What’s artificially driving volatility down?
Brian Singer, head of William Blair’s dynamic allocation strategies team and portfolio manager of the William Blair Macro Allocation Fund, posted a new commentary that looks at today’s low market volatility.
“Today’s market volatility is extremely low,” he writes. “In fact, over the past 50 years, there have been only two other periods — the mid ’60s and 1994 — where realized volatility for the S&P 500 was at or below current levels.”
The CBOE Volatility Index (VIX) has been below 10% for only 11 total days in the past 20 years — interestingly, seven of those days have occurred since mid-May 2017.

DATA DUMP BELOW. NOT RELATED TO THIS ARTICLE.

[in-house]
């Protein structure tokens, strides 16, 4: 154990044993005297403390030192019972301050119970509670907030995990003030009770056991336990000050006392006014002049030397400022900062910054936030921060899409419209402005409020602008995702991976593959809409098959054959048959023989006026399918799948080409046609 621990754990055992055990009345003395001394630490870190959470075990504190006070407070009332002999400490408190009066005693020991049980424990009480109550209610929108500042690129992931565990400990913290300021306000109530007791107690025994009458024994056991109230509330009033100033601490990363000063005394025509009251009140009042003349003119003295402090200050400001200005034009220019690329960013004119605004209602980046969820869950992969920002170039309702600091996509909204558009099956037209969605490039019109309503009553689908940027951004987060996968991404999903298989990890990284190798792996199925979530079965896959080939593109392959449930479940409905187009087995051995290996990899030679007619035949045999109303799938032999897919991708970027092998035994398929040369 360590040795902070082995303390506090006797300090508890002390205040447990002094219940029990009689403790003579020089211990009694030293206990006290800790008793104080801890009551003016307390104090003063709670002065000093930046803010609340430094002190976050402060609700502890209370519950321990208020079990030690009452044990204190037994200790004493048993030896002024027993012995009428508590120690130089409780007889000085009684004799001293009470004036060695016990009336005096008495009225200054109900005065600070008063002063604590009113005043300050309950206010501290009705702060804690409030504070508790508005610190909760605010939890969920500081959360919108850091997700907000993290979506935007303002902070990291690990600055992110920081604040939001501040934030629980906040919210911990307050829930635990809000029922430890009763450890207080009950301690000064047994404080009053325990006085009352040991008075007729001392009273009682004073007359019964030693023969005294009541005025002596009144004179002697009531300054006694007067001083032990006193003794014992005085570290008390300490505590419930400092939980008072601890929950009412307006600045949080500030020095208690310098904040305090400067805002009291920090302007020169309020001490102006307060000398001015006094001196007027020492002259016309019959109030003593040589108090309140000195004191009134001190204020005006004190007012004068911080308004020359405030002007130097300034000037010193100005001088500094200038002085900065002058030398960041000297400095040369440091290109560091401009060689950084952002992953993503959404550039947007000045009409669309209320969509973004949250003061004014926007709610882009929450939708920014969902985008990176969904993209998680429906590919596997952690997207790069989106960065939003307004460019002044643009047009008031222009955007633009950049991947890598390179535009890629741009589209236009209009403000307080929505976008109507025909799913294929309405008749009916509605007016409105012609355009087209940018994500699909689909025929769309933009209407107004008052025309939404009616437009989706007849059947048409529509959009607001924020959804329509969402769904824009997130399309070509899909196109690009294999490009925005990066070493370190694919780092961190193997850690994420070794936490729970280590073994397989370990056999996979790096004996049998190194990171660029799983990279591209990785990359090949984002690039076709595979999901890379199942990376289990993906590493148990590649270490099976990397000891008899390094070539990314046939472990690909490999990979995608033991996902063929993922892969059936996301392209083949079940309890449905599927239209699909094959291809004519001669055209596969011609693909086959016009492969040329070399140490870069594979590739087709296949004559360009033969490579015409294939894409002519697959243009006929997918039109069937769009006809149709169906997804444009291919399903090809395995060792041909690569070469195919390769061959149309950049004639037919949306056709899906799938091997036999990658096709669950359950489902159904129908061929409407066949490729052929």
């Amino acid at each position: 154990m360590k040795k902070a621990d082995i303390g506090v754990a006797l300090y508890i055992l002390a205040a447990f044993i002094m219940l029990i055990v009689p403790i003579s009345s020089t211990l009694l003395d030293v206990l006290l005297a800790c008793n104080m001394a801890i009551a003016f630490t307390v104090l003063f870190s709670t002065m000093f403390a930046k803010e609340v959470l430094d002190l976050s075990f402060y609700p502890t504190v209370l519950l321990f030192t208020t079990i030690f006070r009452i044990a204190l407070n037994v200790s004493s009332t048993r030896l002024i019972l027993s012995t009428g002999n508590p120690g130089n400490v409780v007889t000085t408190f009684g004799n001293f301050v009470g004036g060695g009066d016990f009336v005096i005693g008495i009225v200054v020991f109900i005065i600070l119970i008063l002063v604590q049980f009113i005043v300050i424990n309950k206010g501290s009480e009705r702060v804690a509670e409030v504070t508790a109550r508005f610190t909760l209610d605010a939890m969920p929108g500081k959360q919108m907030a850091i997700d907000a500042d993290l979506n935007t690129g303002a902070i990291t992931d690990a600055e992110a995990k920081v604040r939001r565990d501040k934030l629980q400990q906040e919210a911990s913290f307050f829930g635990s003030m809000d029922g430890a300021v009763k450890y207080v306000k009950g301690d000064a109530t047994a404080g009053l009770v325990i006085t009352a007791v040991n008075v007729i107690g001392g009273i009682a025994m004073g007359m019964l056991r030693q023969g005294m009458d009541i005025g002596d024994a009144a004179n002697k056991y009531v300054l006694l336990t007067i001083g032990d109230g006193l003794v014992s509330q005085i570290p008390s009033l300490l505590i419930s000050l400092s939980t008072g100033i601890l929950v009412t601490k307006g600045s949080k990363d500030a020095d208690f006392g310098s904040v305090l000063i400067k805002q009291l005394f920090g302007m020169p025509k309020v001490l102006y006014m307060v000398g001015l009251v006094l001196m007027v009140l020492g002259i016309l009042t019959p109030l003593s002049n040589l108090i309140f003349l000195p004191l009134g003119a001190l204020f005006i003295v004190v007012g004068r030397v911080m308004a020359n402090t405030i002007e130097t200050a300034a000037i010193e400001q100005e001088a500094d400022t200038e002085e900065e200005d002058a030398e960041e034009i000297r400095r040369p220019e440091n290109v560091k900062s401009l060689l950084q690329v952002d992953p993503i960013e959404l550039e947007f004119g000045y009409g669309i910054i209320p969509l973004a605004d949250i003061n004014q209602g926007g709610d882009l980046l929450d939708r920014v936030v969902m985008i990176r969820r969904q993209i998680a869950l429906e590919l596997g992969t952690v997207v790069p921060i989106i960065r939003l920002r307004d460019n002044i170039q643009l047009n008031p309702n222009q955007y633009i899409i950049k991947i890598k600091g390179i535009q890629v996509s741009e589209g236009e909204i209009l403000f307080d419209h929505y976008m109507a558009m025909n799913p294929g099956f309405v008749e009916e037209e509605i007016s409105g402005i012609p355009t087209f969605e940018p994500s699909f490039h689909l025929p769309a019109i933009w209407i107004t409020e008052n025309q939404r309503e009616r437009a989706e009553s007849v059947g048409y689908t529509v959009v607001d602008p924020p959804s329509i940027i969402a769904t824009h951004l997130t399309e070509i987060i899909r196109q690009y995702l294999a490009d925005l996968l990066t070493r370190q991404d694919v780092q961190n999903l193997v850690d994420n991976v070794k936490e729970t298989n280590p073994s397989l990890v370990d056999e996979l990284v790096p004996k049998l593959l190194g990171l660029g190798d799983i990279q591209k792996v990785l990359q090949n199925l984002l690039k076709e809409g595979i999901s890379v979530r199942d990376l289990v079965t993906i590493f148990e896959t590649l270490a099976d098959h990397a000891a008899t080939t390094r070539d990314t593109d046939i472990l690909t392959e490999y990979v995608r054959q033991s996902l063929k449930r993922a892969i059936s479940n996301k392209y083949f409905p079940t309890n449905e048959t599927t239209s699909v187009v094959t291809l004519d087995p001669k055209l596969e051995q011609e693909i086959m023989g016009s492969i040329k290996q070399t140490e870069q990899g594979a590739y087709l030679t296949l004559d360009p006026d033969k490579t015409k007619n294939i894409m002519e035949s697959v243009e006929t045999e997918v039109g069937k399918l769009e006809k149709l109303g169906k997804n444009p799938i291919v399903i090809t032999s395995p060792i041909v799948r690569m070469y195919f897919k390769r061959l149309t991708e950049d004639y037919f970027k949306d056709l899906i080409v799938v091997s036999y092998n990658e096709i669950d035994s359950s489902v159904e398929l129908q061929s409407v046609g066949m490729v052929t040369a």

On Monday, the VIX fell below 11.
During sustained low periods of volatility in the past, Singer has repeatedly observed bad behavior by investors, such as increasing leverage and systematic market exposures.
“We certainly are seeing some indication of bad behavior by market participants, and we don’t want to be players in that same bad behavior,” he writes.
Singer believes there are several conditions that have driven volatility to artificially low levels.
A Changing Market Structure
The market structure has changed significantly, according to Singer.
Singer points to recent JPMorgan research that shows passive and quantitative investing accounts for about 60% of trading volume, which has more than doubled in the past 10 years.